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Pelosi, Farrell lead calls to re-test housing at toxic Hunters Point shipyard

“It feels the Navy is constantly sweeping something under the rug,” said Supervisor Malia Cohen

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House Minority Leader Nancy Pelosi (D-CA).
Photo by Drew Angerer/Getty Images

Nancy Pelosi (D-San Francisco) and San Francisco Mayor Mark Farrell led a chorus of demands Monday for the U.S. Navy to test an area of the former shipyard at Hunters Point—now occupied with more than 300 units of market-rate housing, with dozens more units under construction—for radioactive and industrial contamination.

However, representatives from the Navy and the U.S. Environmental Protection Agency, present at a contentious and emotional City Hall hearing in San Francisco, did not immediately or directly address this request.

Instead, these federal officials repeated earlier promises to begin re-sampling other areas of soil at the shipyard—an EPA Superfund site—that were tested by a Navy contractor.

Little else in the way of concrete assurances or new information emerged from Monday’s hearing at the Board of Supervisors’ Land Use Committee, called by Supervisor Malia Cohen, who represents the Hunters Point neighborhood.

Rather, the hours-long affair served mostly as a forum to air grievances, and an opportunity for elected officials and members of the public to take out their frustrations about the fraud scandal on a series of federal, state, and local regulators—as well as a representative from the disgraced contractor.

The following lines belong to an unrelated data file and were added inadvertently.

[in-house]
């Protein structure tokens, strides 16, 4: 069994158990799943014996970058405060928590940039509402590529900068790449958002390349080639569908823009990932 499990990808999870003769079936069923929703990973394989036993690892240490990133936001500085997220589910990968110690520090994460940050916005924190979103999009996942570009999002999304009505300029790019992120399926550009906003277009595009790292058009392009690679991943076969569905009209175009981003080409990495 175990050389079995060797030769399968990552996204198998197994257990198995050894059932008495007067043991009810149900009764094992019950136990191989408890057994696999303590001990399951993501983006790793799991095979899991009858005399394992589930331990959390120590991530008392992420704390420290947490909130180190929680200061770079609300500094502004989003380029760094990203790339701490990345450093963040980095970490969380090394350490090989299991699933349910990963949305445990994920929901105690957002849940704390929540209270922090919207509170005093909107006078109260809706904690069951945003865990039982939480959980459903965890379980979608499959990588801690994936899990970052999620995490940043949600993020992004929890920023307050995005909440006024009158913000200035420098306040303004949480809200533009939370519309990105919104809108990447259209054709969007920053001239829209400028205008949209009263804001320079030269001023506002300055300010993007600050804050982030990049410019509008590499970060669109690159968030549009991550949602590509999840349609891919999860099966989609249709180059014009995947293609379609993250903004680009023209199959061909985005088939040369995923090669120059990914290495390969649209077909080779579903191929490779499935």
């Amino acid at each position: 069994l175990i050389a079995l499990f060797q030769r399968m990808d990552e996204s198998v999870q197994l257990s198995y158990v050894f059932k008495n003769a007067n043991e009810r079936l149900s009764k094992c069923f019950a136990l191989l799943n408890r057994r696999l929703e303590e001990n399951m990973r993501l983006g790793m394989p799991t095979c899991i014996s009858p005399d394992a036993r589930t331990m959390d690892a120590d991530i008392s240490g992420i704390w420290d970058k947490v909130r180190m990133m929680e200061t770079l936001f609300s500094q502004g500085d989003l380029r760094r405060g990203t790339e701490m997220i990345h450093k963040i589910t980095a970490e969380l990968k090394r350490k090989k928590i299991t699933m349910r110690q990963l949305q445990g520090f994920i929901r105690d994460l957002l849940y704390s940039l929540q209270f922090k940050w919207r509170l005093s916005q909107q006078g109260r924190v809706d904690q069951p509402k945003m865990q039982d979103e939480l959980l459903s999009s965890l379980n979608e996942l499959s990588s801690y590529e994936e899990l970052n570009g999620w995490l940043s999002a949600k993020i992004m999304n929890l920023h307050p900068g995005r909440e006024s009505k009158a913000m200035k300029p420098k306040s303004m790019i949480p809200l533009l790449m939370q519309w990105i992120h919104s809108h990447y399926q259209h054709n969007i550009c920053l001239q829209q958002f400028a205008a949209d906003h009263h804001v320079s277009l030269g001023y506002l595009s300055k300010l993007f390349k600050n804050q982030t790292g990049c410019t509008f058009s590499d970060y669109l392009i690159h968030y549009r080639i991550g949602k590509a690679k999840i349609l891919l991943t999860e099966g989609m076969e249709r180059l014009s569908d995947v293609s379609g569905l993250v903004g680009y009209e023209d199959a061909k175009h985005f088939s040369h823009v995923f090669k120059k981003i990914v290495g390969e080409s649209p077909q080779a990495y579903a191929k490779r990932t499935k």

The contractor, Tetra Tech EC, was paid $300 million to remove radioactive and toxic contamination from the 450-acre shipyard, and was later found to have reportedly falsified as much as 97 percent of its work—a revelation owed to testimony from whistleblowers who worked at the site, who came forward to make their allegations in the media after they claim they were ignored by the same federal regulators assigned to oversee the project.

Thus far, two former Tetra Tech EC supervisors have pleaded guilty to fraud charges and have been sentenced to prison—an unprecedented situation, with no comparable incidents in recent US history, regulators present on Monday testified.

Tetra Tech was one of the many firms that worked on Parcel A, a hilltop area of the shipyard long assumed to be safe.

The land was transferred to the city of San Francisco for development in 2004 and housing construction began in 2013, despite allegations from whistleblowers that they discovered radioactive material at the site, and despite Navy records showing that buildings in the area were used as a laboratory and storage by a top-secret nuclear warfare research center the Navy operated at Hunters Point between 1946 and 1969.

Nobody on any level escaped punishment. And a representative from Tetra Tech, Preston Hobson, a senior vice president and the company’s chief counsel—sent to give testimony instead of the company officials requested—was denied the opportunity to give his planned presentation, which reportedly would include justification for the company’s continued claims that the cleanup job is sound and the whistleblowers’ allegations have no merit.